Dockers strike set to shut down Finland ports.
FINNISH dock workers have launched an all-out strike from 0600 hrs this morning, in a move that seems set to shut down the country"s ports indefinitely.
The dispute, involving around 3,400 members of Finland"s transport union, is centred on the issue of severance pay for those who lose their jobs as a result of budget cuts. Talks with employers have broken down, with no date currently set for a resumption.
Among the companies already suffering is marine engine manufacturer Wärtsilä, which has told the local media that its plant at Vaasa could run out of raw materials and components in as little as a week. Vaasa is one of five factories worldwide building ship engines for the Helsinki-based outfit.
Stora Enso, Europe"s biggest papermaker and another major shipper, has 450 rail cars loaded with its products stuck at a port. Meanwhile, there are fears that shops will quickly run out of perishable foodstuffs, which are largely imported.
Viking Line ferry services are said to be unaffected, while facilities such as Neste Oil"s two oil terminals and a port owned by leading construction and engineering components supplier Rautaruukki continue to operate as their dockers are not in the transport union.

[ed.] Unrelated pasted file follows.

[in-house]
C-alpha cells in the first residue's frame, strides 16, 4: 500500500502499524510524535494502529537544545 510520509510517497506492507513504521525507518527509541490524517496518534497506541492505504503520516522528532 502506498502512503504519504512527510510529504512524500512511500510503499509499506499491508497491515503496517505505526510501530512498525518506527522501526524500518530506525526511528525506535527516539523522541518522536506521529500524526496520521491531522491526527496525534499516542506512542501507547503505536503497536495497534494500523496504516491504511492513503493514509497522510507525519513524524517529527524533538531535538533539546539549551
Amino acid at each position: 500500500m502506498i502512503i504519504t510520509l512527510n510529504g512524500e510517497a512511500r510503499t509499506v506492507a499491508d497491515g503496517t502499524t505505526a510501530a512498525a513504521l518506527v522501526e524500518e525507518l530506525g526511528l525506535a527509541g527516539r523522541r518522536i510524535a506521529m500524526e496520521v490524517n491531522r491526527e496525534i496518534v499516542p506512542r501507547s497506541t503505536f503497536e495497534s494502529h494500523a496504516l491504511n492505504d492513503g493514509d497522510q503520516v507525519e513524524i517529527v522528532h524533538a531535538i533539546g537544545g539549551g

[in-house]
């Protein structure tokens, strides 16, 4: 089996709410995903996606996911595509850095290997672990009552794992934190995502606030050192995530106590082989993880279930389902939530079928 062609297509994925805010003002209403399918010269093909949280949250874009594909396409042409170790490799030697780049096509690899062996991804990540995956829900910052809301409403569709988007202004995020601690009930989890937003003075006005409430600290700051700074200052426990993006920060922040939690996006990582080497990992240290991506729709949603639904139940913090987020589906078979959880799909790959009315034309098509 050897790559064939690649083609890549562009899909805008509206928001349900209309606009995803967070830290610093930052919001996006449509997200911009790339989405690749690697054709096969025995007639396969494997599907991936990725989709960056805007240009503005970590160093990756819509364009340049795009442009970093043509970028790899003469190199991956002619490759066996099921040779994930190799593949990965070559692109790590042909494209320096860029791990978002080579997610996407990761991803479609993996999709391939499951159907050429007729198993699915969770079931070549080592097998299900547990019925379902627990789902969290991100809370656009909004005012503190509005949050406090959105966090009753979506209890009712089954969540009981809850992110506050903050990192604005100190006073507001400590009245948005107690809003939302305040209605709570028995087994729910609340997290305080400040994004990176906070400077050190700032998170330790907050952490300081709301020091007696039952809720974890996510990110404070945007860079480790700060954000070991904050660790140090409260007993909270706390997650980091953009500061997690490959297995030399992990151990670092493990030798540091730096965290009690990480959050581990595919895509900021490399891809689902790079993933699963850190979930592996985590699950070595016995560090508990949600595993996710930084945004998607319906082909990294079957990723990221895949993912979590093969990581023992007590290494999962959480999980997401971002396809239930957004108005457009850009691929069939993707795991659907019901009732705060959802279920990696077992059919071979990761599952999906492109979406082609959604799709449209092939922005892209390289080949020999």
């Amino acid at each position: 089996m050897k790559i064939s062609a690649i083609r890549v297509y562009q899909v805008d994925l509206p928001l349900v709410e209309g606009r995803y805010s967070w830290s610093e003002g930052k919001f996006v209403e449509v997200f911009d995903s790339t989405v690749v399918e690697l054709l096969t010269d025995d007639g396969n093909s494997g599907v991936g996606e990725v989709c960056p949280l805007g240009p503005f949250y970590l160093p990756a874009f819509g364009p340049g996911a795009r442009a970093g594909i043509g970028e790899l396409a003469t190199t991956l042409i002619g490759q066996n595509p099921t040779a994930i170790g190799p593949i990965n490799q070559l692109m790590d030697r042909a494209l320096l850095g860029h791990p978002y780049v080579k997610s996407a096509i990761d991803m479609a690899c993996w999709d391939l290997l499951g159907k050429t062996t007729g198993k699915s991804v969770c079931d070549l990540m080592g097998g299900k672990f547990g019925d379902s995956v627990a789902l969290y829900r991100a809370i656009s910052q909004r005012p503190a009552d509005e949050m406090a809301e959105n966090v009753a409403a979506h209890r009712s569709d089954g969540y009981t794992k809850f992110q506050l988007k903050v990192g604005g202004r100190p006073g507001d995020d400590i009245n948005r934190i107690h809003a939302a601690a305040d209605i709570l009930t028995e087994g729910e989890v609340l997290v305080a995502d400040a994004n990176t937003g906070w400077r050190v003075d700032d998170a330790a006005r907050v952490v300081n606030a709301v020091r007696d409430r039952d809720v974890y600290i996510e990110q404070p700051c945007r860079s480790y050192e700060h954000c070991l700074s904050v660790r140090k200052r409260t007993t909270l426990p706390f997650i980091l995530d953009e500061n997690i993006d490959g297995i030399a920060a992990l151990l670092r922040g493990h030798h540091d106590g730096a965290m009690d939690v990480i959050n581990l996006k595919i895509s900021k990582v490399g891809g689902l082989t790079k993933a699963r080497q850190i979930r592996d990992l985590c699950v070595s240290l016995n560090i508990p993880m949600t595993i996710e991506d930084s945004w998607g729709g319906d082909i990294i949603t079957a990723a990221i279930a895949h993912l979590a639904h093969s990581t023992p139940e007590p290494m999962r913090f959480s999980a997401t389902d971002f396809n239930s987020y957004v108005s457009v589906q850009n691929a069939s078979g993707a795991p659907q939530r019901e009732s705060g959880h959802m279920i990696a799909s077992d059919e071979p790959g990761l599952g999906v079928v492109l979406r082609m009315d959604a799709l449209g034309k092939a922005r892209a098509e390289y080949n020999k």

Early indications are that the stoppage will have a dramatic impact across the local economy, which has experienced its worst slump since the 1918 civil war. Finland"s main employer organisation predicts that the action will cost ?280m ($382m) a day in lost imports and exports.
Finland"s 24 ports, which service about 100 ships a day, saw a 20% fall in traffic last year on account of the global economic downturn. The economy as a whole shrunk 7.8% in 2009, the worst annual decline for 90 years.
The dockers" walkout - initially planned for February, but suspended on government orders - follows a one-day strike by 10,000 transport workers, represented by the same union, which ended on Wednesday when drivers received a pay increase.
Some businesses are reportedly winding down output as they run out of storage capacity and have no way of getting their goods to the buyers. Others are diverting their output to foreign ports, according to Jari Forss, director at the Finnish Forest Industries Federation.
Markku Mylly, managing director of the Helsinki-based Finnish Port Association, said: ?It is disastrous. It is like stabbing ports in the back.?
Lauri Uotila, chief economist in Helsinki at Danske Bank-affiliated Sampo Bank, a unit of Danske Bank, added: ?A week"s strike would show in the first-quarter gross domestic product. It is a hard hit during a time like this.?
Finland is one of the most strike-prone countries in Europe, lagging behind only Spain, France and Italy, according to the European Union"s statistics office. Strikes cost Finland an average 71 working days per 1,000 workers each year between 2000 and 2007, compared with 137 for Spain and 83 for Italy. Neighbouring Sweden lost just 20 person-days a year.
The last nationwide dock strike in Finland took place in 1991, and lasted for four weeks. However, dockers at the southern port of Kotka - a major transit point for goods to and from Russia and wood processing industry exports - have a reputation for militancy and have staged several local strikes.